When it comes to movies the sci-fi horror genre usually depicts an unknown alien entity slowly taking out or messing with a crew somewhere on a distant planet. Or, aboard a space-rig floating in orbit. When it comes to games the same is true, though the entity usually comes in many forms, multiplies, and each monstrous piece demands a quick transformation into alien goo.
Carrion, a new side-scrolling Metroid-like experience from Phobia Game Studio, puts you in control of “an amorphous creature of unknown origins” - the alien. It’s a setup that wholeheartedly earns its unique and fun ‘reverse horror’ description. It’s a strange and often thrilling game that plays out over the course of a few hours, an experience where the goals are simple – consume to evolve and look for some form of escape. Via ripping, tearing, and chewing all humans that get in your way.
Movement is the first aspect of Carrion that impresses, where just like the many tendrils of your fleshy core looking for a hard-surface on which to anchor, it’s a flow born more from physics and bodily fluids than precise traversal or anything else we’ve come to associate with this style of game. In a very literal sense Carrion is somewhat alien to the genre on which its framework draws inspiration. No map, no clear indicators of where you might need an ability. No one to talk to and no plot involving exposition spouting characters. Just plenty of screams.
"The goals are simple – consume to evolve and look for some form of escape. Via ripping, tearing, and chewing all humans that get in your way.”
Although not a slight against the art direction and the wonderful use of red to indicate progression, places you’ve been, and sights of ungodly carnage, Carrion’s excellent sound design is something to behold. And it’s biggest strength. From quiet moments to environmental effects to the many over-the-top screams from your pixelated victims. In a way it’s unnerving, but mostly falls in line with the cinematic roots of the genre – unreality by the way of heightened tension and a team of creators gleefully pulling the strings. Of which you can do plenty as the conductor of a violent space-age orchestra.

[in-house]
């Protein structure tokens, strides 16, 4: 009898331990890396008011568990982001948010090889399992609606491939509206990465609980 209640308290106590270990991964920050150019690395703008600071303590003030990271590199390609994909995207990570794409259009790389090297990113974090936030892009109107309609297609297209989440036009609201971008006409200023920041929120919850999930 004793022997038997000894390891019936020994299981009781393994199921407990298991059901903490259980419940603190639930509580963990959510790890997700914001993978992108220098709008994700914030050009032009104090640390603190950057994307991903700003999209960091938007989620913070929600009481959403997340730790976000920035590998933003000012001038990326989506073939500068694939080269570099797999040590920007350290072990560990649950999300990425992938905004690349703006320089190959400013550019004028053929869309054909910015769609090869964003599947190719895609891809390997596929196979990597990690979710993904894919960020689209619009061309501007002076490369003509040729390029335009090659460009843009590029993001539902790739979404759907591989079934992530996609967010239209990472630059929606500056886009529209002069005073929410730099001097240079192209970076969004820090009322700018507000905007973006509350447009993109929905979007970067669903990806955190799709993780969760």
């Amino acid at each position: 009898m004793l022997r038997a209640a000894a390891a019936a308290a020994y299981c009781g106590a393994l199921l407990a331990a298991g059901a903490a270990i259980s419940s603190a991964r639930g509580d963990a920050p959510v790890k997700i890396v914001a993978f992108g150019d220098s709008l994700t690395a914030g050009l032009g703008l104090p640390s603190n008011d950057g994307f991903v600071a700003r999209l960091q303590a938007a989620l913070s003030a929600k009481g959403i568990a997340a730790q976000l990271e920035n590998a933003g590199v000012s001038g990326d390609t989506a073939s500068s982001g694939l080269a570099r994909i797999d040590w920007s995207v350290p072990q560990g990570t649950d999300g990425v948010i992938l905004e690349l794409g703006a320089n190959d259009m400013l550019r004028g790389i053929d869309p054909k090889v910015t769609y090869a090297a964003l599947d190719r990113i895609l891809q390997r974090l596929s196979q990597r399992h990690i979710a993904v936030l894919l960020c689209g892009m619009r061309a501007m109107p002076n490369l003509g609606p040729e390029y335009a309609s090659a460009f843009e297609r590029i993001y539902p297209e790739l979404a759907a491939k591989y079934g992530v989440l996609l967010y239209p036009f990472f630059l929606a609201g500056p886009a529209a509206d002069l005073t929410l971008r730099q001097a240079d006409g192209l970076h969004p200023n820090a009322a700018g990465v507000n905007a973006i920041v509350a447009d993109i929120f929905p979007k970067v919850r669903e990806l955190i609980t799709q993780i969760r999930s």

To call Carrion’s action sequences or moments of violence 'combat' or 'stealth-based' feels a little strange, in that there is some degree of staying hidden – moving through vents – but it’s not all that difficult or challenging. Perhaps it’s a deliberate design decision, putting you in control of an alien thing that evolves and grows so powerful that you can paint a room red in seconds. No doubt that can be a lot of fun, but it also highlights Carrion’s weaker or less expressive elements.
These being puzzle solving, backtracking, and feeling like you’re exploring a connected series of levels. Tying abilities to your current size is an interesting mechanic but one that never really, well, evolves beyond having to grow or shrink one or two sizes bigger or smaller to get past an obstacle.
No map and the general ease of getting through scores of scientists makes Carrion unusually easy, especially when we’ve been conditioned to view these sort of sci-fi horror jams as something where humanity adapts to take the alien out – i.e. you. Levels are quite small, with very few secrets to discover. Even so there’s plenty of confusion if you decide to wander off, with the sonar-style navigation ability being all but pointless. There were even a few occasions where we stumbled onto the exit. Reaching the endgame and final “room” was the same too.
"Carrion’s excellent sound design is something to behold. And it’s biggest strength. From quiet moments to environmental effects to the many over-the-top screams from your pixelated victims.”
That said Carrion is ultimately fascinating, engaging, and short and sweet. By putting you in the role of the alien threat it imbues you with a strange supervillain-like sense of playing in an insect farm. A playground where your prey often moves around sans limbs. If you’re a fan of sci-fi horror sub-genre then Carrion is worth seeking out.
Posted 09:07pm 29/7/20
Didn't play long. Did find it a tad confusing but I think that's the point of the early game. Can't wait to eat more people.